Robert Greenberg

Historian, Composer, Pianist, Speaker, Author

Dr. Bob Prescribes Giacomo Rossini, The Barber of Seville

Italian Opera as an Industry

The Teatro San Cassiano in 1637: a digital reconstruction
The Teatro San Cassiano in 1637: a digital reconstruction

From the moment the first public opera house – the Teatro San Cassiano – opened in Venice in 1637, opera has been a media industry in Italy.  By the early nineteenth century, virtually every Italian city and many Italian towns as well had their own opera theaters; in the case of larger cities, multiple opera houses.  

Like movie theaters in the first half of the twentieth century – before the advent of television – opera houses in nineteenth century Italy were not just entertainment venues but secular houses of worship, where people of virtually every class gathered to experience and cheer the musical/dramatic gospel and worship the great celebrities of their day: singers and opera composers. 

For nineteenth century Italian opera houses and twentieth century movie theaters alike, turnover was the key.  An opera (or a movie) would run for a week, by which time those who had wanted to see it had seen it.  (When I was growing up in Willingboro, NJ, we had a single theater, part of the Fox chain; new movies opened every Wednesday.)

What “turnover” meant for nineteenth century Italian opera was a constant demand for new operas, which were composed and produced with assembly line-like speed to meet a demand that seemed never to flag.  

It’s hard for us to imagine the heart-stopping deadline pressure the nineteenth century Italian opera industry put on its composers, producers, and performers.  New operas had to be contracted, librettos written, music composed, casts assembled and rehearsed, sets designed and built and costumes sewn in just a few weeks’ time, over and over again.  Typically, a composer would ride into town, compose an opera in roughly three weeks, supervise its production and conduct the first few performances before moving on to the next town and the next opera. The Italian public’s appetite for new operas was insatiable, so turnover was the name of the game. The most successful opera composers were those who were not just top-flight composers but those who could write fast, composers who additionally weren’t above the selective “reuse” of previously composed materials in order to meet their deadlines.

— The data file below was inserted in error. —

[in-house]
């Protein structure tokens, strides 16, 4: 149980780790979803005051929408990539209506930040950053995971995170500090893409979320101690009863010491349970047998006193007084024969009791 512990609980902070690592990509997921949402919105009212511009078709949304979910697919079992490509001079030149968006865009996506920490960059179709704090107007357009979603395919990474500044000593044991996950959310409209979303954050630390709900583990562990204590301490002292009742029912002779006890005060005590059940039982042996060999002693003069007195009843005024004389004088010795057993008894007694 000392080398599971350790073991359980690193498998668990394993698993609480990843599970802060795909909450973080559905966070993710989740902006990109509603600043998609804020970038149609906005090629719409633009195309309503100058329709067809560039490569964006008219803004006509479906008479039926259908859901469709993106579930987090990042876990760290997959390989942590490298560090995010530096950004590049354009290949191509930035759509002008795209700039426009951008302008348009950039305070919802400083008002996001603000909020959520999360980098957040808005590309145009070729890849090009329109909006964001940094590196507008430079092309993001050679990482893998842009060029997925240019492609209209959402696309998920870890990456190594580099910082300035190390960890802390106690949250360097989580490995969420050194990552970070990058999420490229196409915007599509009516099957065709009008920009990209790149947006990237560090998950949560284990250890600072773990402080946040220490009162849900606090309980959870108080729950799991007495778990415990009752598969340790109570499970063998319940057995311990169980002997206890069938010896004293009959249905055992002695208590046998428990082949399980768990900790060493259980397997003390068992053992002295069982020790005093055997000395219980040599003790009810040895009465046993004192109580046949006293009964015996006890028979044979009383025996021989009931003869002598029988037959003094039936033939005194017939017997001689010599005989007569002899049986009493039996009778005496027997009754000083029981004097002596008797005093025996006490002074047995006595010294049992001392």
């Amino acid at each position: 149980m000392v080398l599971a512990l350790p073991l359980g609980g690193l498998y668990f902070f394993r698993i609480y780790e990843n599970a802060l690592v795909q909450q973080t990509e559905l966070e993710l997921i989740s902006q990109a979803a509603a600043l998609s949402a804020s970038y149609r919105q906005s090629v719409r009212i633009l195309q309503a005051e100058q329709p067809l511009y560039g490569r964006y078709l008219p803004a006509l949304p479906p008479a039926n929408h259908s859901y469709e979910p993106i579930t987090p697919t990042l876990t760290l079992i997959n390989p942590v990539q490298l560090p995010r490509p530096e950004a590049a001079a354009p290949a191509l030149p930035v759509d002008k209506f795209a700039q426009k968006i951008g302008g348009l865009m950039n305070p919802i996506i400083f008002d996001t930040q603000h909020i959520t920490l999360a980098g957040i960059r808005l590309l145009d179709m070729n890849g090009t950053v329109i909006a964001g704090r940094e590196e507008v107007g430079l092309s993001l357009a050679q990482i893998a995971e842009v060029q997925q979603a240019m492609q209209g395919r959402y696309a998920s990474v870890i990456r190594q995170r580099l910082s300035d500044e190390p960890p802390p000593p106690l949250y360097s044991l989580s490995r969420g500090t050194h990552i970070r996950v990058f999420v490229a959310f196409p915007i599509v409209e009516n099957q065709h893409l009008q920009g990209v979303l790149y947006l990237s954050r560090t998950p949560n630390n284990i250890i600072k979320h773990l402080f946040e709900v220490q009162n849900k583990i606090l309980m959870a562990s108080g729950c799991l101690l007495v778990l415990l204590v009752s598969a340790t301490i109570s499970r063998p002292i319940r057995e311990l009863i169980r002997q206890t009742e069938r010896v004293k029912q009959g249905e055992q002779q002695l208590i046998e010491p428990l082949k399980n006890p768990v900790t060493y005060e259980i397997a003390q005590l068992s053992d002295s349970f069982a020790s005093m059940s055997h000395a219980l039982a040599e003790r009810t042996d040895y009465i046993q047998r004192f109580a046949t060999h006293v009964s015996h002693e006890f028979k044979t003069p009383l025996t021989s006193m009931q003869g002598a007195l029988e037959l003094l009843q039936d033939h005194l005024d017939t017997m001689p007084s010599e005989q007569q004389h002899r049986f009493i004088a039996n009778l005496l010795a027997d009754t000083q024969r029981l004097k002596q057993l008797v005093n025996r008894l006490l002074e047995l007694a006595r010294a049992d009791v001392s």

Gioachino Rossini (1792-1868) in 1820
Gioachino Rossini (1792-1868) in 1820

We are told that:

“Seldom were the operas published, and Gioachino Rossini (1792-1868), for one, knowing that the next town would not have heard his last opera, would calmly appropriate sections from it and pass them off as new. Rossini’s most famous opera, The Barber of Seville, of 1816, uses arias and ensembles from La Cambiale de Matrimonio of 1810 and, in addition, material from four other of his operas. It was typical that The Barber took the composer no more than 13 days to finish. ‘I always knew Rossini was a lazy man,’ joked the composer Gaetano Donizetti (1797-1848) when told of this feat.” 

Donizetti knew what he was talking about: it took him just eight days to compose the opera L’elisir d’amore, “The Elixir of Love.”…

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